Rebuilding Place in the Urban Space

"A community’s physical form, rather than its land uses, is its most intrinsic and enduring characteristic." [Katz, EPA] This blog focuses on place and placemaking and all that makes it work--historic preservation, urban design, transportation, asset-based community development, arts & cultural development, commercial district revitalization, tourism & destination development, and quality of life advocacy--along with doses of civic engagement and good governance watchdogging.

Tuesday, November 08, 2011

More on the Seattle car registration fee referendum

I guess I didn't make it clear that of course, being a transportion person, I favor the fee, but I do understand concerns about lack of specificity.

Brock writes:

You have a ton of facts in your article, but your assessment is fundamentally wrong. "Virtually every organization" has endorsed YES on Prop 1, not NO. Sure, you listed a few on the other side, but it shook out to be old (really old) guard liberals v new progressives.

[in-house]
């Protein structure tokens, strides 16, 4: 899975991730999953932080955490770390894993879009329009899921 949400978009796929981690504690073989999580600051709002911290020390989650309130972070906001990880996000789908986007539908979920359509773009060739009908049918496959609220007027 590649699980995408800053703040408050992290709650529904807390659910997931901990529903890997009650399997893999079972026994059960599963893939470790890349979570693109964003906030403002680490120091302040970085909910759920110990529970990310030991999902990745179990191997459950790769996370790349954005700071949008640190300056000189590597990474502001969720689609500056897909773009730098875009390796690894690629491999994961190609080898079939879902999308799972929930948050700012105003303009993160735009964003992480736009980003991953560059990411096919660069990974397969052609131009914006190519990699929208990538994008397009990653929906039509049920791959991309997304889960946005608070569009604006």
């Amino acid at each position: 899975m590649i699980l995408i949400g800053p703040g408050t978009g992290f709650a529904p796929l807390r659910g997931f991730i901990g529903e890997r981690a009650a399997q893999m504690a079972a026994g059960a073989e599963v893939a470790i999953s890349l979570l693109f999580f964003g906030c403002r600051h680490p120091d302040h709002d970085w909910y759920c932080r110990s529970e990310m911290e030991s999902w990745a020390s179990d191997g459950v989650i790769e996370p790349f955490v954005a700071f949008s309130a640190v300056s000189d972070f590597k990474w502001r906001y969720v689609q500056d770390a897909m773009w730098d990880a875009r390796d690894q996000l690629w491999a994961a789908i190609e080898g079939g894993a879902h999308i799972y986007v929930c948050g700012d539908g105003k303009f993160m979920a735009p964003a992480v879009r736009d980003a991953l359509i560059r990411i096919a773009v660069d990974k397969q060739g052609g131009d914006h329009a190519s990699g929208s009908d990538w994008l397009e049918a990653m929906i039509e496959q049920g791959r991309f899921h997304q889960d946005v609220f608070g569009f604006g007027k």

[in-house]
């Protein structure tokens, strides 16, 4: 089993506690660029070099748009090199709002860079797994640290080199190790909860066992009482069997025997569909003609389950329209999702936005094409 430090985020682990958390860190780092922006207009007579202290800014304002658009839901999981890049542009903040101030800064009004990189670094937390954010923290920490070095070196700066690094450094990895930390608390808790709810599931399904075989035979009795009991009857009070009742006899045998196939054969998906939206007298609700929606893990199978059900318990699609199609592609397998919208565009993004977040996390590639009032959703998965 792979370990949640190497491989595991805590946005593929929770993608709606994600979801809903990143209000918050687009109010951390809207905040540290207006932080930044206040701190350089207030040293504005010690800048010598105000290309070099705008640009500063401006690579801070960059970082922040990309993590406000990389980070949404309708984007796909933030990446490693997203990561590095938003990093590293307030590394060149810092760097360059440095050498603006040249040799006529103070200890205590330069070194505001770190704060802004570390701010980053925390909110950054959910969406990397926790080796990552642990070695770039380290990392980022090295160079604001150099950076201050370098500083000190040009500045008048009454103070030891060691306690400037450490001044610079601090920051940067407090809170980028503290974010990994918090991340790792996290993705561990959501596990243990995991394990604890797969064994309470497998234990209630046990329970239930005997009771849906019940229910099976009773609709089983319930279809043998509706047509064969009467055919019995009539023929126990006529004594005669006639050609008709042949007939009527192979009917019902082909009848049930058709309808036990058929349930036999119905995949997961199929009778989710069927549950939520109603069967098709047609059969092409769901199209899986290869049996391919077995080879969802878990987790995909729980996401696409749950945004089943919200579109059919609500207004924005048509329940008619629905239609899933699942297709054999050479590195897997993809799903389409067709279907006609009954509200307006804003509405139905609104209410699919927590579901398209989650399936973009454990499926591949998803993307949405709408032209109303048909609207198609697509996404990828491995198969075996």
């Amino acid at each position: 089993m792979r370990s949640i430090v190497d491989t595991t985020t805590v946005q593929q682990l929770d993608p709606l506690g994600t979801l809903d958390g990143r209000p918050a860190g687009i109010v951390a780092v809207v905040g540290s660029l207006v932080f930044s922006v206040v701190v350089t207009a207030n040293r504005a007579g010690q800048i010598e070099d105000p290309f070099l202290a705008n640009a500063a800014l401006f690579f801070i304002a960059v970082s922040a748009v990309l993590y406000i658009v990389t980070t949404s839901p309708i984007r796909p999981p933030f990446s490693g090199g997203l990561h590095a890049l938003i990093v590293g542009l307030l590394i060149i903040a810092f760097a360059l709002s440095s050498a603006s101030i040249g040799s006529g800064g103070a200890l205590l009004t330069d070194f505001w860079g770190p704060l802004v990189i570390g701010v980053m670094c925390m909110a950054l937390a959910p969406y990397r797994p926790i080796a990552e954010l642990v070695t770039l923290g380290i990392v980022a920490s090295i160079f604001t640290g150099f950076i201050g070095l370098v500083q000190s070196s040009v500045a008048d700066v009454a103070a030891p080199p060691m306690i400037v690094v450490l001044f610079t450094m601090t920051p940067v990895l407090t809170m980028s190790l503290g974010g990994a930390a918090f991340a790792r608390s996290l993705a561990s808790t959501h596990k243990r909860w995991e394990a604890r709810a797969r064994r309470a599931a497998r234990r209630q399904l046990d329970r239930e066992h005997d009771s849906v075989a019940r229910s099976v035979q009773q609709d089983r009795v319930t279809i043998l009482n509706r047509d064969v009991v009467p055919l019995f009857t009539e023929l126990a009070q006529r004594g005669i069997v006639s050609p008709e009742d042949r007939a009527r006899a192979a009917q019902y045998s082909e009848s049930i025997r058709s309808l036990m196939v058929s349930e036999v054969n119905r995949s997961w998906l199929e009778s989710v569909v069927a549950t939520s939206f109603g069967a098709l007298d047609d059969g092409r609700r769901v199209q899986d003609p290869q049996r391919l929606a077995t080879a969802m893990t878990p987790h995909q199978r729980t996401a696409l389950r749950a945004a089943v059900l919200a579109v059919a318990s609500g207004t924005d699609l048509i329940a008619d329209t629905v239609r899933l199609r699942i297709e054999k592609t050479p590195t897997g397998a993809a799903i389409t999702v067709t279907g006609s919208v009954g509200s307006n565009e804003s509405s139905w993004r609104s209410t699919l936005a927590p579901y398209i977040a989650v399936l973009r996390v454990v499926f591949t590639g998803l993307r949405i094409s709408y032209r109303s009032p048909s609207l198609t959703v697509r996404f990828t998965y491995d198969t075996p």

Also, in terms of the regressiveness, I feel the endorsing organizations speak for themselves. YES has 4 social justice groups & 12 labor unions, NO has 1 irrelevant labor union.

YES also has a bigger campaign. Two flights of mailers, robo calls, phonebanks, 2 canvasses, online media strategy, yard signs etc. NO just has yard signs and one poorly designed lit piece that landed on Oct 18.

Polling in July revealed voters supported an $80 car tab by a two-thirds margin. Certainly the editors at the Seattle Times (who have never supported transit measures -- except when lots of roads are part of a package) has done its best to thwart the YES campaign. Sophisticated polling hasn't been done since July, but anecdotally from interactions from more than 2,000 likely voters, I'd say the support is similar right now.

Finally, you mention that no other city has passed a car tab in excess of the $20 level. I'm not sure any other city has tried.

My money is on a YES win. We'll see how big the margin is tonight.

I desperately want Brock to be right. (While I can't find it at the moment, I know that in previous Washington state election cycles, there have been attempts, not in Seattle, for a greater than $20 registration fee assessment.)

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